Best practices: found by local initiatives
Feedback on prototypes
One goal is to provide feedback on the prototypes of the UX team, so we have fairly accessible tools before conducting an accessibility audit.
- Prototype (editing)
- http://commons.prototype.wikimedia.org/js2/Special:UploadWizard (upload)
Feedback on accessibility issues
Accessibility issues: throughout all Wikimedia projects, MediaWiki core code and extensions
What can you do?
Join our initiative.
Let us know you are involved with accessibility. Put your name on the particpants list, or leave a note on the talk page, or visit us in the IRC channel, or get in contact with a trusted particpant.
Spread the word.
Advertise the Wikimedia Accessibility Initative so that people become aware and possible join our efforts. You can write blog postings (e.g. French and German Wikimedia blog), write a note at your local initiatives, talk to people you know who are interested in accessibility etc.
Share your ideas.
Put down and discuss your ideas either on the (talk) pages or in the IRC channel. You can also send an email to the above stated participants. They will be glad to answer questions or to receive your input.
If you are aware of accessibilty issues in Wikimedia projects report them. Only what is known can be fixed. Leave a short explanation on the issue page or contact any of the initiative’s participants.
If you are able to fix existing accessibilty issues, do so!
Propose best practices.
If you have experience from you local accessibility initiatives or from your own efforts, note them down in the best practices page.
Improve these pages.
When you find information gaps, bad wording, poor examples or just wrong spelling or grammar, go ahead and improve our pages. After all, this is a wiki.
We have set up the irc channel #wikimedia-accessibility for internal coordination and questions. If you find no one present, do send an email to one of the participants. Other channels like #wikipedia_usability may be used as well for discussion.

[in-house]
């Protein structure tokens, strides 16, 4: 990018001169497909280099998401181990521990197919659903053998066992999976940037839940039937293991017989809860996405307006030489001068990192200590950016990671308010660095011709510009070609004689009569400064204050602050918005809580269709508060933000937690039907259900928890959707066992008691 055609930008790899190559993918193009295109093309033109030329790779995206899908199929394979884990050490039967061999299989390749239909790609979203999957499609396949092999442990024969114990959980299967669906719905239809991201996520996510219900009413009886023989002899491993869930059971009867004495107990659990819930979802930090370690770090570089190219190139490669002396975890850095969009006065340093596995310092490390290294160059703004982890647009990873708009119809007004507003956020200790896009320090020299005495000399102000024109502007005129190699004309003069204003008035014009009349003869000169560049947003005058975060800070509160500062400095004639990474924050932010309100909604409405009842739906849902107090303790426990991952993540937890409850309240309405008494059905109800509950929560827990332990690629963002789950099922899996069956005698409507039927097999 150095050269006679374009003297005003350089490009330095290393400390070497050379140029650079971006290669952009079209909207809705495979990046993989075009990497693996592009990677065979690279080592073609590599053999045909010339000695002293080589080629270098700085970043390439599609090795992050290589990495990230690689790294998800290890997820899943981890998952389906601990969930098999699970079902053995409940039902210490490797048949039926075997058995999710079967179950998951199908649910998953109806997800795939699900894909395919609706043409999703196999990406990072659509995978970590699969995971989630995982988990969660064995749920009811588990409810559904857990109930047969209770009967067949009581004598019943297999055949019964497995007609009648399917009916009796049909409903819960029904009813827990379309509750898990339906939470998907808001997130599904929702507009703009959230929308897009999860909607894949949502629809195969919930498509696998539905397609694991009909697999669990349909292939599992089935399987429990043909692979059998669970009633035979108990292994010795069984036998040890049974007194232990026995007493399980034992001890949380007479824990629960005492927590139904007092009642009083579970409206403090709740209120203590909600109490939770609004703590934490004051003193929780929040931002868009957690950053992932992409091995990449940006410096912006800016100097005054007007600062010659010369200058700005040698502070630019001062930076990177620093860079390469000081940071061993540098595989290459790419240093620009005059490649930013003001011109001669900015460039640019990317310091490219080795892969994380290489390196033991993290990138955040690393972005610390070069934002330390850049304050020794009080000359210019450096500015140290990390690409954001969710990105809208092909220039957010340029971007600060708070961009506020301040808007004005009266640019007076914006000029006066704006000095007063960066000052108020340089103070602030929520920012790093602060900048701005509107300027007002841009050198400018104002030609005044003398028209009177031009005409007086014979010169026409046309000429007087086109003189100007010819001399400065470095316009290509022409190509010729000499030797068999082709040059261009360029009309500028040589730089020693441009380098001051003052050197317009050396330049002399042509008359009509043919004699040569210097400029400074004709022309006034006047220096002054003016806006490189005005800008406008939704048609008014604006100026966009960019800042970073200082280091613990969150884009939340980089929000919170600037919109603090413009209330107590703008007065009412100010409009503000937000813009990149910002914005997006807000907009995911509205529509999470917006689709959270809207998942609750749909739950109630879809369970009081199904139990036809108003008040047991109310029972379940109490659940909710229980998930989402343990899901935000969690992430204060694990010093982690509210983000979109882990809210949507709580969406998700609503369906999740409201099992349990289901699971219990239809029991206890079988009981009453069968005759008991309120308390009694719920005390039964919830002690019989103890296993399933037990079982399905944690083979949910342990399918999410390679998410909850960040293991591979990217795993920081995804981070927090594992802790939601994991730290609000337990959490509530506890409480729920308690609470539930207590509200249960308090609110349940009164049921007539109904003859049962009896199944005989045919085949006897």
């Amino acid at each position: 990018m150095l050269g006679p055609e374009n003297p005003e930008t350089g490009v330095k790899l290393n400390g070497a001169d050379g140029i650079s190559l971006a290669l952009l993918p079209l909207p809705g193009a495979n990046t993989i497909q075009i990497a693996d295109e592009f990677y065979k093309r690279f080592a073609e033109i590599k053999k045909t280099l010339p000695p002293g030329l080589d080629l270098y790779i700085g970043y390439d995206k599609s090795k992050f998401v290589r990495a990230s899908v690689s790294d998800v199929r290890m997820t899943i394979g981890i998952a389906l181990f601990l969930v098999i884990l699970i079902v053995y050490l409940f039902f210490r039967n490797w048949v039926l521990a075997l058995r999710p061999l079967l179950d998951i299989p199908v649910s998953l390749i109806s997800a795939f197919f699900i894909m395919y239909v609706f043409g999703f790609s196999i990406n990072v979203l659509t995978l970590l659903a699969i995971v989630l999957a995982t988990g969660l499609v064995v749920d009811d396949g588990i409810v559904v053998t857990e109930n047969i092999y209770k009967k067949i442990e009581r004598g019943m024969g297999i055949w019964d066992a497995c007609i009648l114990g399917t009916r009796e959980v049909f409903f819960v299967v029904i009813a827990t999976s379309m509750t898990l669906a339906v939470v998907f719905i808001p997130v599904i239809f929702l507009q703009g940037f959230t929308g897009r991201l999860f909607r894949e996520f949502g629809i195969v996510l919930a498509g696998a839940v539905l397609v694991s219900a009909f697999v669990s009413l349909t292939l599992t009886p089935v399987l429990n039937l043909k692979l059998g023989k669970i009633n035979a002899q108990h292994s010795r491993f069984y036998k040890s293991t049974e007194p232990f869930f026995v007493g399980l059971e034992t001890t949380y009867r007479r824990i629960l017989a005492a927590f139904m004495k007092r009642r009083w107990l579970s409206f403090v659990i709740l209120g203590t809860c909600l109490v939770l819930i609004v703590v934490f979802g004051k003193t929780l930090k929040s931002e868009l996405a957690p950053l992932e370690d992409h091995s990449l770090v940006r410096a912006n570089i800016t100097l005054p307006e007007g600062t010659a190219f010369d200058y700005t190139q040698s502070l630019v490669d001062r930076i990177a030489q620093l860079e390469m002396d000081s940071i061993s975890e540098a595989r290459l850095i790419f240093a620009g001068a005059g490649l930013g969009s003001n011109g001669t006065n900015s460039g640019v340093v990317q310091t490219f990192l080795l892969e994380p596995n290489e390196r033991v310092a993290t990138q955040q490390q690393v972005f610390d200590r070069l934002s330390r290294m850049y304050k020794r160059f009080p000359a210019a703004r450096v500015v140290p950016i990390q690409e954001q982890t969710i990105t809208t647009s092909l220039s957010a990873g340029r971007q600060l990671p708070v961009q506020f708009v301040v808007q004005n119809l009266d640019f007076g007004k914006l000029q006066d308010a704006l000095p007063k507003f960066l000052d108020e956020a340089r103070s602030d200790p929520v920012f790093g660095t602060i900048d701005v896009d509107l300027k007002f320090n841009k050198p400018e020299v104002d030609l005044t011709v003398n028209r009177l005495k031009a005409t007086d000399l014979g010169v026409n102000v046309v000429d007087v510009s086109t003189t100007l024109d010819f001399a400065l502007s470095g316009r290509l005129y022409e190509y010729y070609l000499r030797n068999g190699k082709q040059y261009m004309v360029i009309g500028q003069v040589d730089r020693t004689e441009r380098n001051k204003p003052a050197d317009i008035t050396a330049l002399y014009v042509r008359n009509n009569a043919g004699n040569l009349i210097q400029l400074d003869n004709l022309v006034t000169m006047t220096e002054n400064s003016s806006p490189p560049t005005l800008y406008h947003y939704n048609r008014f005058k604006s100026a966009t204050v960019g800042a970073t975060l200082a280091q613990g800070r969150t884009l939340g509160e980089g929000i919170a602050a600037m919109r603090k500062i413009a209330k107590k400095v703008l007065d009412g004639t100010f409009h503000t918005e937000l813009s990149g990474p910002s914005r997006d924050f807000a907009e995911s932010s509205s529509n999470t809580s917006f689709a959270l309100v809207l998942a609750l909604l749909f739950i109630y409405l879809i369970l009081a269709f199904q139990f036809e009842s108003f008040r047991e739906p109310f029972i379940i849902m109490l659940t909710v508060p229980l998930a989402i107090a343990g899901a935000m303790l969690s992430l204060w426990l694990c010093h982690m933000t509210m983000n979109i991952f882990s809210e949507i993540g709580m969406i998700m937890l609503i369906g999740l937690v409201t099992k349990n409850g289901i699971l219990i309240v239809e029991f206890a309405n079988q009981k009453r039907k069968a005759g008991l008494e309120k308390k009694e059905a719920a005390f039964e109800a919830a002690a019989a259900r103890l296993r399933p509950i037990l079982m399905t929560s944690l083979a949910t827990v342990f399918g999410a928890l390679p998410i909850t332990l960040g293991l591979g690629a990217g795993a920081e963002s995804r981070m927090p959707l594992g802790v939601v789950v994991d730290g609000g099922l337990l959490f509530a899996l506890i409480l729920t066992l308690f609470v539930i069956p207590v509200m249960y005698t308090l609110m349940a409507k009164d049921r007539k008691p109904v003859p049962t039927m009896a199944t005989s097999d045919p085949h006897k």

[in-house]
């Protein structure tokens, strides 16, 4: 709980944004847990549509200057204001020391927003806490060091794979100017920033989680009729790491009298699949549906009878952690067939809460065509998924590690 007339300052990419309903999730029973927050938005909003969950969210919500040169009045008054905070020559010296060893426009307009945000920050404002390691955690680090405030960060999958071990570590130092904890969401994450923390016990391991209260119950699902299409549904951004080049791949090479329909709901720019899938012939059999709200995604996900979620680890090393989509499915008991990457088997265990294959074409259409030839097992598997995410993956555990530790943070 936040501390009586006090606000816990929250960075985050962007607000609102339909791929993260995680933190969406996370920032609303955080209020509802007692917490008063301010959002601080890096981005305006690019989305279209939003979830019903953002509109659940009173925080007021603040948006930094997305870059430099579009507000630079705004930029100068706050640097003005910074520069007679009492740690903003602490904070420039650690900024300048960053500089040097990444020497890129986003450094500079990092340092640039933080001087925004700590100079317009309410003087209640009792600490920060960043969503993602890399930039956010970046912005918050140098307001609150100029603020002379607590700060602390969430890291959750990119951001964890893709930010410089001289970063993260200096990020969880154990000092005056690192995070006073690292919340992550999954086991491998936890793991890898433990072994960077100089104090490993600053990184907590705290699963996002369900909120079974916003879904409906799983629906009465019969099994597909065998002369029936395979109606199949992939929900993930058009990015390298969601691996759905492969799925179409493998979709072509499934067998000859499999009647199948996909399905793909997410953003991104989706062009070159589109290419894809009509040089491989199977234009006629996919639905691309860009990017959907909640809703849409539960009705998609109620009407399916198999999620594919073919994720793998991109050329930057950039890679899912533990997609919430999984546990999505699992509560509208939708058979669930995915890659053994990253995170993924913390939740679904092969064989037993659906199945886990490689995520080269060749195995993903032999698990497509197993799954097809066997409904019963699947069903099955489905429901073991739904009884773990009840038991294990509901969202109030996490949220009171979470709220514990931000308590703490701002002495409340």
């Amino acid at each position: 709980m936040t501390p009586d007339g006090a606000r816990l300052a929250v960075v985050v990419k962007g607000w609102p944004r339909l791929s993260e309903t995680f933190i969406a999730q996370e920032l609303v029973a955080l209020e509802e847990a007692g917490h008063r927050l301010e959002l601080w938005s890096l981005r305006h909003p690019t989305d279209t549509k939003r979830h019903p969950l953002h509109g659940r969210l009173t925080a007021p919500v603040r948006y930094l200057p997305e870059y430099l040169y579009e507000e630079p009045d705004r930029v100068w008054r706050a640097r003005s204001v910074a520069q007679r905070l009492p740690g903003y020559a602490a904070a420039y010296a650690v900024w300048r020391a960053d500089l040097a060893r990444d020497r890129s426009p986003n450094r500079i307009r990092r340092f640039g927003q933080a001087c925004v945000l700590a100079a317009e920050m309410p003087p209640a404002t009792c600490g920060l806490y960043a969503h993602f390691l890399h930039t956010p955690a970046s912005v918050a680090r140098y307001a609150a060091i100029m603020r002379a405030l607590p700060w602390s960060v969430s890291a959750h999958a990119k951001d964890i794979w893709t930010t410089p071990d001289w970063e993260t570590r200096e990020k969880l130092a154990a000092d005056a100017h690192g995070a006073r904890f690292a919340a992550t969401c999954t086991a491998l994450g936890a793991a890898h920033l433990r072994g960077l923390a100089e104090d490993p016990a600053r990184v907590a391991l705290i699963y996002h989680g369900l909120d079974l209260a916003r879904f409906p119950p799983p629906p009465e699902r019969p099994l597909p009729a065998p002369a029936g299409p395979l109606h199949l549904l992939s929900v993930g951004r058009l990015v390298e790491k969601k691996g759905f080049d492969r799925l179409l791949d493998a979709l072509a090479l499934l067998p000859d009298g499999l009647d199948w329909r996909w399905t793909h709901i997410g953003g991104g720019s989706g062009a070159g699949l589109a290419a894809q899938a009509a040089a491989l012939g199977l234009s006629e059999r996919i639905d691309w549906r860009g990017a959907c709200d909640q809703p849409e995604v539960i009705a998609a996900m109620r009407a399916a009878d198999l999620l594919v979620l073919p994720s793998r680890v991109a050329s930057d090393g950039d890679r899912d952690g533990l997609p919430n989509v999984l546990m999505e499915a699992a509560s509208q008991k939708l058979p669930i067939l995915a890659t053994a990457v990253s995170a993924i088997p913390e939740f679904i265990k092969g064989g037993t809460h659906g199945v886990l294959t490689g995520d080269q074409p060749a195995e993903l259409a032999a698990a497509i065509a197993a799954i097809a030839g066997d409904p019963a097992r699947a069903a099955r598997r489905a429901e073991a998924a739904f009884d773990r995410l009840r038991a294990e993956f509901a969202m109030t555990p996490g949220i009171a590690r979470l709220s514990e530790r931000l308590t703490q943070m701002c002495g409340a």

Of course, you don’t have to put yourself in a list to advocate accessibility. But it could be helpful for others in order to find a contact person, for general enquiries, or for support in local projects.
- Danny, user Danny B.
- Rodan Bury, user Dodoïste: Rodan is a member of the French accessibility project. He’s sometimes also working on the English Wikipedia. He is interested in usability, accessibility and web standards in general.
- Samuel Klein, user sj
- Maria Schiewe, user Lecartia: Maria is an ordinary board member of Wikimedia Deutschland. In 2009 Wikimedia Deutschland’s board agreed on three goals regarding accessibility and usability until 2020. (One objective: Wikimedia is a reference example of web accessibility and usability.) These goals were approved by the general assembly in 2010.
Maria is an employee of a manufacturer of assistive technology (Braille displays etc.) and currently works as an accessibility consultant for a German public authority. Before that, she was a research associate developing two-dimensional haptic user interfaces. Maria’s expertise and knowledge focuses on blind and visually impaired users. But she also has a strong interest in the needs of deaf users.
- User Reaperman
These are the local initiatives we are currently aware of, grouped by language. Apart from a global Accessibility Initiative we need strong local ones. Often local projects fail because there are too few people involved. So please join and support them, if you are interested.
- Czech Wikipedia: WikiProjekt Přístupnost
- English Wikipedia: WikiProject Accessibility
- French Wikipedia: Wikipédia:Atelier accessibilité
- German Wikipedia: Wikipedia:BIENE
- Italian Wikipedia: Wikipedia:Accessibilità del contenuto (since 2004)